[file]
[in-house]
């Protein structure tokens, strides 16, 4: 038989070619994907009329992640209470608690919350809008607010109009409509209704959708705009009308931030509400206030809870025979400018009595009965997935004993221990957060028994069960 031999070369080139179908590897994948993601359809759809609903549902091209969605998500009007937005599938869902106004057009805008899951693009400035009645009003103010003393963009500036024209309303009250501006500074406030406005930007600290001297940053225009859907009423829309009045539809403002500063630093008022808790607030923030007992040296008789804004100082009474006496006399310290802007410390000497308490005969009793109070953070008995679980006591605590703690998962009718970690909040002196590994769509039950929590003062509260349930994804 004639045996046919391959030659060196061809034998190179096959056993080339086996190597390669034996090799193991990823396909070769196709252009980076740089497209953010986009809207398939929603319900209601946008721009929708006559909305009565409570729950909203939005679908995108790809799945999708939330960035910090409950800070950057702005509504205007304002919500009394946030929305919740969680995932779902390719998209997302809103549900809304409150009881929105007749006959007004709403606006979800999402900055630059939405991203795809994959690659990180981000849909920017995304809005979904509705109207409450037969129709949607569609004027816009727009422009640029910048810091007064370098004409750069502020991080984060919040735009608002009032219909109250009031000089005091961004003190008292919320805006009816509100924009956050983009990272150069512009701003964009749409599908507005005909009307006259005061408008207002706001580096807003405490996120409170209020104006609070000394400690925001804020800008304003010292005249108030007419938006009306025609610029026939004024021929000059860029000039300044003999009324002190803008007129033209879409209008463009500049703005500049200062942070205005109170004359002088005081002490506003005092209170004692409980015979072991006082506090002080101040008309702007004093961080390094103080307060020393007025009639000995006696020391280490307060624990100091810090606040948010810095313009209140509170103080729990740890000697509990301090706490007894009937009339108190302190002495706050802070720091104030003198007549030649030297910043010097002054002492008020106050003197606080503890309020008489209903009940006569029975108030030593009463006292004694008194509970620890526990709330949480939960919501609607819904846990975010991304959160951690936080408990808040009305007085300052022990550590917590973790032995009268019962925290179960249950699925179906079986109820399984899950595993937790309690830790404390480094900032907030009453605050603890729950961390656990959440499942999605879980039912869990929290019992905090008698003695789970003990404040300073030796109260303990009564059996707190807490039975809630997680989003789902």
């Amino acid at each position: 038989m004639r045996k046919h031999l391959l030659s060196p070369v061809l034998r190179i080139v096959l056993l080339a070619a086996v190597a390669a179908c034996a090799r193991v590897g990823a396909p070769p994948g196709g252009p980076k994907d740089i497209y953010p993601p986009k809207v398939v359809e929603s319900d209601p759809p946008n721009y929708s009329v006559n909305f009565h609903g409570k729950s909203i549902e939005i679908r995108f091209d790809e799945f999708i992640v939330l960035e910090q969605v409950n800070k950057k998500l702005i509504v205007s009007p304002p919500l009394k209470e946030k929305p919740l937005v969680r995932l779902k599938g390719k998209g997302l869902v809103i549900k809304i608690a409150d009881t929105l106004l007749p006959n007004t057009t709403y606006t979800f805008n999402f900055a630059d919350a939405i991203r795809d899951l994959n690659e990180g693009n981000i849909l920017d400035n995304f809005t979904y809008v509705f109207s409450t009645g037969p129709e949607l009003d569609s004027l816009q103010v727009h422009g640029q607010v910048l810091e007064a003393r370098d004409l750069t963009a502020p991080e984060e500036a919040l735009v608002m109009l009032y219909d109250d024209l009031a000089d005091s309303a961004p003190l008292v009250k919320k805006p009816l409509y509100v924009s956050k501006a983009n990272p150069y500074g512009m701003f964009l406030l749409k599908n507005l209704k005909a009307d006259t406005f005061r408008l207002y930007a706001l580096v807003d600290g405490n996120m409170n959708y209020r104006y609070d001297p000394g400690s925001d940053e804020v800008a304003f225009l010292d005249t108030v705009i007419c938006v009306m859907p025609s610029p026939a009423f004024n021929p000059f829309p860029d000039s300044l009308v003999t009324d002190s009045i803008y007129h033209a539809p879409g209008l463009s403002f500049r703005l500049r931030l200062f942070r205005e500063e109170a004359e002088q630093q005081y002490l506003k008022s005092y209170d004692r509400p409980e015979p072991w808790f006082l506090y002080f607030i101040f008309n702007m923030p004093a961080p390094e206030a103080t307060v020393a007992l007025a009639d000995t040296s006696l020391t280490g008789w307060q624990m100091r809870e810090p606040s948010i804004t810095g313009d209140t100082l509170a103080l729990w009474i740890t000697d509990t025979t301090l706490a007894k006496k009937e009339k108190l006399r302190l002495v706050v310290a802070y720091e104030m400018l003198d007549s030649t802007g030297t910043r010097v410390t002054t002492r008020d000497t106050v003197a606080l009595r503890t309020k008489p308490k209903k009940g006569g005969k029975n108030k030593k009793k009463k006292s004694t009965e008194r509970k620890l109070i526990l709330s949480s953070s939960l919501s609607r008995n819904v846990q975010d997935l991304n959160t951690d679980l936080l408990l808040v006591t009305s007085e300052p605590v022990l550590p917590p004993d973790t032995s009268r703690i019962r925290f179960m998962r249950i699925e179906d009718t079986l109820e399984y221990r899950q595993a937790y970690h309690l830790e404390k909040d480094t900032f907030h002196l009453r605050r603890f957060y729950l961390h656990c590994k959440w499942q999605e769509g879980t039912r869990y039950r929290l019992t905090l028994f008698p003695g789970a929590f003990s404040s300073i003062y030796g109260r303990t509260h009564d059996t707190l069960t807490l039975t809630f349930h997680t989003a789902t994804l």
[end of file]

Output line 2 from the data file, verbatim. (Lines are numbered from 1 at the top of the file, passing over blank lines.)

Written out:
């Protein structure tokens, strides 16, 4: 038989070619994907009329992640209470608690919350809008607010109009409509209704959708705009009308931030509400206030809870025979400018009595009965997935004993221990957060028994069960 031999070369080139179908590897994948993601359809759809609903549902091209969605998500009007937005599938869902106004057009805008899951693009400035009645009003103010003393963009500036024209309303009250501006500074406030406005930007600290001297940053225009859907009423829309009045539809403002500063630093008022808790607030923030007992040296008789804004100082009474006496006399310290802007410390000497308490005969009793109070953070008995679980006591605590703690998962009718970690909040002196590994769509039950929590003062509260349930994804 004639045996046919391959030659060196061809034998190179096959056993080339086996190597390669034996090799193991990823396909070769196709252009980076740089497209953010986009809207398939929603319900209601946008721009929708006559909305009565409570729950909203939005679908995108790809799945999708939330960035910090409950800070950057702005509504205007304002919500009394946030929305919740969680995932779902390719998209997302809103549900809304409150009881929105007749006959007004709403606006979800999402900055630059939405991203795809994959690659990180981000849909920017995304809005979904509705109207409450037969129709949607569609004027816009727009422009640029910048810091007064370098004409750069502020991080984060919040735009608002009032219909109250009031000089005091961004003190008292919320805006009816509100924009956050983009990272150069512009701003964009749409599908507005005909009307006259005061408008207002706001580096807003405490996120409170209020104006609070000394400690925001804020800008304003010292005249108030007419938006009306025609610029026939004024021929000059860029000039300044003999009324002190803008007129033209879409209008463009500049703005500049200062942070205005109170004359002088005081002490506003005092209170004692409980015979072991006082506090002080101040008309702007004093961080390094103080307060020393007025009639000995006696020391280490307060624990100091810090606040948010810095313009209140509170103080729990740890000697509990301090706490007894009937009339108190302190002495706050802070720091104030003198007549030649030297910043010097002054002492008020106050003197606080503890309020008489209903009940006569029975108030030593009463006292004694008194509970620890526990709330949480939960919501609607819904846990975010991304959160951690936080408990808040009305007085300052022990550590917590973790032995009268019962925290179960249950699925179906079986109820399984899950595993937790309690830790404390480094900032907030009453605050603890729950961390656990959440499942999605879980039912869990929290019992905090008698003695789970003990404040300073030796109260303990009564059996707190807490039975809630997680989003789902």